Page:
….

In her letter, Kay said, “It is all too easy for people to picture a clump of cells or mush. People don’t want to picture perfectly-formed miniature babies and I don’t blame them, I was once the same.”

Is there really any need for additional commentary?

Written by Jeremy Dys

May 22, 2008 at 3:38 am

Posted in Life

Public Invocations

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By now, you may have heard that the Family Policy Council of WV and the Alliance Defense Fund issued a letter to the Charles Town City Council earlier this week.  (If you have not, visit our website where you can download both the letter and accompanying model policy.)

Our letter was far from condemnatory of the council’s action to insert a moment of silence, rather than their traditional opening prayer.  Instead, it is our intent to provide city councils and county commissions throughout West Virginia with a model policy that we believe will survive constitutional scrutiny, while allowing our leader to acknowledge West Virginia’s religious history.

While it appears that the ACLU or Americans United for the Separation of Church and State were not involved in this situation, their regular letters of intimidation addressed to local leaders nationwide is becoming more and more regular.  We can be sure that such plans are afoot.  Rather than wait for the inevitable, we recommend that our local leaders be prepared by adopting policies like the one sent to the Charles Town City Council this week.

Just because a Christian prays it does not mean prayers in public violate the Constitution.  On the contrary, the First Amendment allows our leaders to encourage public expressions of faith.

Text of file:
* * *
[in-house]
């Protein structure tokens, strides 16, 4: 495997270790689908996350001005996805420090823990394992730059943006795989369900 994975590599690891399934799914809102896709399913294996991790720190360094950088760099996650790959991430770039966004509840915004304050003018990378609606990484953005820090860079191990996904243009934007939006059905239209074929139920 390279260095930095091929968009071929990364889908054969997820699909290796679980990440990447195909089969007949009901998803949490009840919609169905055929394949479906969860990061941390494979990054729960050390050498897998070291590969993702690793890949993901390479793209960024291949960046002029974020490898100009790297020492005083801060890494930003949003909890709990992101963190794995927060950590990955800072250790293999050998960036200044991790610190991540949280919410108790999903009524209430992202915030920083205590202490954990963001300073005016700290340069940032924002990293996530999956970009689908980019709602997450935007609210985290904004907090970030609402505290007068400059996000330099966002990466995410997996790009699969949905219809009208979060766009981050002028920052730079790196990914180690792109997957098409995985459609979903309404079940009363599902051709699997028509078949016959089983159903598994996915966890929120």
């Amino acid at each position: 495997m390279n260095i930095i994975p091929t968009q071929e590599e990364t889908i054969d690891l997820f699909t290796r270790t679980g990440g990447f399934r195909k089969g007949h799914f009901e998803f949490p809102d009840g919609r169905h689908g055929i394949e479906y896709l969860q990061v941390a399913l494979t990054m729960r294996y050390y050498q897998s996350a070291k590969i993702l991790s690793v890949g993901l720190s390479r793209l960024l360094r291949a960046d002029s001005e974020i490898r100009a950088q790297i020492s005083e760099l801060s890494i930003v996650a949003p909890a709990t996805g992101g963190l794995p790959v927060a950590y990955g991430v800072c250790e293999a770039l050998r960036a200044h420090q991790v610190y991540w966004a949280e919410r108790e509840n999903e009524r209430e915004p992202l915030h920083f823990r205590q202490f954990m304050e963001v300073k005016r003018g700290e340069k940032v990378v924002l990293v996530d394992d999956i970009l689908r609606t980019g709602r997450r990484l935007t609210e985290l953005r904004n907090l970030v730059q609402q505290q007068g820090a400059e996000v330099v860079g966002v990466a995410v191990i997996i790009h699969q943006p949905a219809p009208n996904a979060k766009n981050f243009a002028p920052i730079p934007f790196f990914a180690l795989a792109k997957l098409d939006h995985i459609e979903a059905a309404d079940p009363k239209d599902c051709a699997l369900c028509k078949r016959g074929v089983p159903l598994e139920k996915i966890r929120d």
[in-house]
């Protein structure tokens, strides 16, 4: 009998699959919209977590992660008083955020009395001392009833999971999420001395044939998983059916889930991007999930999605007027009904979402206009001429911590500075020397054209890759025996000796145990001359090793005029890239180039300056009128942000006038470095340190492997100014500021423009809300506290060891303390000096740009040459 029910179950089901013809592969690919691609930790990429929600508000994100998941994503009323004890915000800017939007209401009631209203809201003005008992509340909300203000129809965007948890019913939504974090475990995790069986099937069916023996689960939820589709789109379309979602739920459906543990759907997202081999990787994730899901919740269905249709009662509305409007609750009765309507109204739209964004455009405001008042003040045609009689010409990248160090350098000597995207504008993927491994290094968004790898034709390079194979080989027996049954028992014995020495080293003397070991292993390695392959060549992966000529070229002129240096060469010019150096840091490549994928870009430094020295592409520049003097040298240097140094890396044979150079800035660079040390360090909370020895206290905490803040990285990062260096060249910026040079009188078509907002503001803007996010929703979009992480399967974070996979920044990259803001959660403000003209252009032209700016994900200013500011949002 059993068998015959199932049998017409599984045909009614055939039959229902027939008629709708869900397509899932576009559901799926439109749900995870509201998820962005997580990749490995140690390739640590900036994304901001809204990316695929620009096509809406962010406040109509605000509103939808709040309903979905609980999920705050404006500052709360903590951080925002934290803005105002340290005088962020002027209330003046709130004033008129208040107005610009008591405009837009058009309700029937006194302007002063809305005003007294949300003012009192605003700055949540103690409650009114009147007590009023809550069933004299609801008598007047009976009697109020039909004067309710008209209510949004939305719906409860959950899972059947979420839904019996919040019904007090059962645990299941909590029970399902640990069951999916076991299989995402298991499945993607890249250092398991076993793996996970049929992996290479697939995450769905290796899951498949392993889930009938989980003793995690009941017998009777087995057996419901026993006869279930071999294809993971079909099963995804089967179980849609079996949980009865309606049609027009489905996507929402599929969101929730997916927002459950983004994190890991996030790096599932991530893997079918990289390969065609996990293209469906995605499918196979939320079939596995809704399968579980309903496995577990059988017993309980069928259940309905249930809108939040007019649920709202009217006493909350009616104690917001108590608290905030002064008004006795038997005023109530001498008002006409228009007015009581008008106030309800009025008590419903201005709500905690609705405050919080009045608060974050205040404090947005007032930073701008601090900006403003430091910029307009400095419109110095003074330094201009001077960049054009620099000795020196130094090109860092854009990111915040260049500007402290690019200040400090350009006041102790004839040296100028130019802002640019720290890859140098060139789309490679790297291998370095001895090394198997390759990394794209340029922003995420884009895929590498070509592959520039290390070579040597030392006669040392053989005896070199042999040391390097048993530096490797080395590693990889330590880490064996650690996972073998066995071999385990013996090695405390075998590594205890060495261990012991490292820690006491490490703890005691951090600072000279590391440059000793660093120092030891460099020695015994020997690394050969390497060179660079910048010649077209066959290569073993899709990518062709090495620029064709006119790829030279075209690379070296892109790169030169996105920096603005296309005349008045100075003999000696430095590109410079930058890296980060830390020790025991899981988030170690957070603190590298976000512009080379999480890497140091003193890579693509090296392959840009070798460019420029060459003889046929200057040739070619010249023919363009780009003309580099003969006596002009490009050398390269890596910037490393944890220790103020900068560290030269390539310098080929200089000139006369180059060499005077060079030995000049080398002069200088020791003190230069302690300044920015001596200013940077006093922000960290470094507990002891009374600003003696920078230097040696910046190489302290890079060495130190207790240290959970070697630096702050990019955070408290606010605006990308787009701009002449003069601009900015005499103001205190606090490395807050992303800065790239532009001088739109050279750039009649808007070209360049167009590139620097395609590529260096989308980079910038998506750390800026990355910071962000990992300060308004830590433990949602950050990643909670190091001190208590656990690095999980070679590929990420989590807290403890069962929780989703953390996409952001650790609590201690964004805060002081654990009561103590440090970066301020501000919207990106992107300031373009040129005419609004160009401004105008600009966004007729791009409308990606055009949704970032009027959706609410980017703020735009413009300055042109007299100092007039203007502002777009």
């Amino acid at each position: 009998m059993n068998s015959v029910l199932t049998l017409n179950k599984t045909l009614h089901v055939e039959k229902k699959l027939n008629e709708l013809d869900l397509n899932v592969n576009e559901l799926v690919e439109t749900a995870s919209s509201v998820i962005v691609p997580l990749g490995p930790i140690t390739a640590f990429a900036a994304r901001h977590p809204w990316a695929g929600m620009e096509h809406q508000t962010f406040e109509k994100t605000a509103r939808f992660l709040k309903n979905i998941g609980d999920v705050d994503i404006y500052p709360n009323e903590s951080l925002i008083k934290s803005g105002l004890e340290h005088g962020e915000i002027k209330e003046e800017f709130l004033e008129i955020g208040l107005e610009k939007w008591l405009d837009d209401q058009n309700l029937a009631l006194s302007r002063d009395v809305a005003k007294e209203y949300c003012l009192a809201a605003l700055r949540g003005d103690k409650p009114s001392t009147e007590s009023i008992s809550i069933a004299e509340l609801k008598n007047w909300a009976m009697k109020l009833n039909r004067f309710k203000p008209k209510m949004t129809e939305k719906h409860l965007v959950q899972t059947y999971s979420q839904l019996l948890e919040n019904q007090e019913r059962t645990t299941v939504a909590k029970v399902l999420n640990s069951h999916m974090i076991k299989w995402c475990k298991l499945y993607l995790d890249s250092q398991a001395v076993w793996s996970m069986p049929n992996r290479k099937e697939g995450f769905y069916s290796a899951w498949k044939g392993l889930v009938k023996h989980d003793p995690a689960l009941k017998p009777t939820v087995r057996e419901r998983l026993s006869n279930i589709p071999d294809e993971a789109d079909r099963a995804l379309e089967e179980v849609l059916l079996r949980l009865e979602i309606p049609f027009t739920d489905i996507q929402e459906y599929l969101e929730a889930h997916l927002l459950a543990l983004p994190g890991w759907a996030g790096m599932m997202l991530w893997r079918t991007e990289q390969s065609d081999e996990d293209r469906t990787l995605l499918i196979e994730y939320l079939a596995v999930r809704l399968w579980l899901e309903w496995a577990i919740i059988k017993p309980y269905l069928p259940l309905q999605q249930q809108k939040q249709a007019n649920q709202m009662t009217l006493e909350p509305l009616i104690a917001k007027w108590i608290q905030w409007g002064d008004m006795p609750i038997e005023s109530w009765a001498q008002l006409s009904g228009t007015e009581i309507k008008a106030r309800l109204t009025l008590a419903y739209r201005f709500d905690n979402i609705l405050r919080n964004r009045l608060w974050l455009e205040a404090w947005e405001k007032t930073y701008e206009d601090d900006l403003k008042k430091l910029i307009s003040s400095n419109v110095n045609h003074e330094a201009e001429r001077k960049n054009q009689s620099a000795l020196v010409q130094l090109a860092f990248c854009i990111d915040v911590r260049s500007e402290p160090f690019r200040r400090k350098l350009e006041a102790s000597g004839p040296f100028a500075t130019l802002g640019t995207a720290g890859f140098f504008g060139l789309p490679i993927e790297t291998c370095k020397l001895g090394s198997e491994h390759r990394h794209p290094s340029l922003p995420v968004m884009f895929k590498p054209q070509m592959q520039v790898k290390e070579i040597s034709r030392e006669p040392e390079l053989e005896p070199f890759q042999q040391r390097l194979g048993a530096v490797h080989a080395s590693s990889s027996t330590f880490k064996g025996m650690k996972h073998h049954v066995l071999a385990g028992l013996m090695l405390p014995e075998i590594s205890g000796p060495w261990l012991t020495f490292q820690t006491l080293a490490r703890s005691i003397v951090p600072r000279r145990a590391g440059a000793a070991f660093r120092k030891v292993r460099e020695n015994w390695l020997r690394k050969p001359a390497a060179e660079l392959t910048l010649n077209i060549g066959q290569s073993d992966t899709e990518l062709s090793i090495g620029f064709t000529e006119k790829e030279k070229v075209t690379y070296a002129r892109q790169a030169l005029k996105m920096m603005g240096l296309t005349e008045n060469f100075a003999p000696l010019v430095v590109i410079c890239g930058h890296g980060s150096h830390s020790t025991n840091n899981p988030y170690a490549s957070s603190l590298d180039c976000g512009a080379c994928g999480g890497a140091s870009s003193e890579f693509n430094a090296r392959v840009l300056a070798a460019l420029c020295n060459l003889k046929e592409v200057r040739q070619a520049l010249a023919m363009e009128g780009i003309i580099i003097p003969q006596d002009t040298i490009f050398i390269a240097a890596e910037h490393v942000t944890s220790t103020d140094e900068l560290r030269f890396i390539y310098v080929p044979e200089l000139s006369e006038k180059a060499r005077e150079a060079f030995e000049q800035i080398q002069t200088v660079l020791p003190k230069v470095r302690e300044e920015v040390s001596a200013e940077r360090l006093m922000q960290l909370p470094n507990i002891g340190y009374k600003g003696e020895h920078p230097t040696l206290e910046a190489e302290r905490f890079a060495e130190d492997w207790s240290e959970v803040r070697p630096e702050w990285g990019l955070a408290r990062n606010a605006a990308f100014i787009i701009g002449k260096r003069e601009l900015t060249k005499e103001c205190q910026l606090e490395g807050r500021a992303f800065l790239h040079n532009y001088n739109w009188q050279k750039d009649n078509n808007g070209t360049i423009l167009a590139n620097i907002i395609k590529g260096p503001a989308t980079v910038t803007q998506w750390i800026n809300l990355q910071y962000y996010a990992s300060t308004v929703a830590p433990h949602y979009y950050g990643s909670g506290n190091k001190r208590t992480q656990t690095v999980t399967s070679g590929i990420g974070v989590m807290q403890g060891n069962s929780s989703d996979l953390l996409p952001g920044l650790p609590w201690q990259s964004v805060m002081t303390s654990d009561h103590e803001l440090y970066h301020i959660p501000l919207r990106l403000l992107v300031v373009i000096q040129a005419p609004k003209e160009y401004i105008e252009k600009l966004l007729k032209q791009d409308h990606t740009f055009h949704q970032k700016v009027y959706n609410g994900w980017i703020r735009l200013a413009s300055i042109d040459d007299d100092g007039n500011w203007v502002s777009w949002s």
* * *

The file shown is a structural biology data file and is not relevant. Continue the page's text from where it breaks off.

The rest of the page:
Written by Jeremy Dys

May 21, 2008 at 11:35 pm

Posted in Religious Freedom

ADF and FPC WV: WV Town Does Not Need to Abandon Invocations

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Letter sent to city officials proposes policy that will allow officials
to continue opening public meetings with prayer


CHARLES TOWN, W.V. — The Family Policy Council of West Virginia mailed a model prayer policy designed by Alliance Defense Fund attorneys to Charles Town officials Friday in the wake of a recent complaint over the city council’s tradition of starting its meetings with an invocation. Numerous communities across the nation have adopted the model policy.

“A prayer in public meetings shouldn’t be banned just because a Christian or religious person delivers it. The First Amendment allows public officials to acknowledge our nation’s religious heritage,” said ADF Senior Legal Counsel Mike Johnson. “The practice of opening public meetings with prayer has always been lawful. The Constitution protects public officials who choose to invoke divine guidance and blessings upon their work.”

The Charles Town City Council recently moved to allow for a moment of silence instead of a prayer after receipt of a complaint from one resident of the town.

“Just because someone claims they are ‘offended’ by hearing a public prayer does not mean the prayer has to be silenced,” said Jeremy Dys, president and general counsel of the FPC of West Virginia (www.familypolicywv.com). “Public officials throughout our country need to be encouraged and reminded that such invocations do not violate the Constitution. This policy, which is also available for other communities, equips them to continue the cherished tradition of public invocations in a constitutional manner.”

Because of increasing attacks against the tradition of opening government meetings with a public prayer, ADF attorneys have crafted a model invocations policy that addresses any constitutional concerns regarding such prayers. Versions of this policy have been adopted by government bodies in Louisiana, North Carolina, Ohio, Pennsylvania, and elsewhere.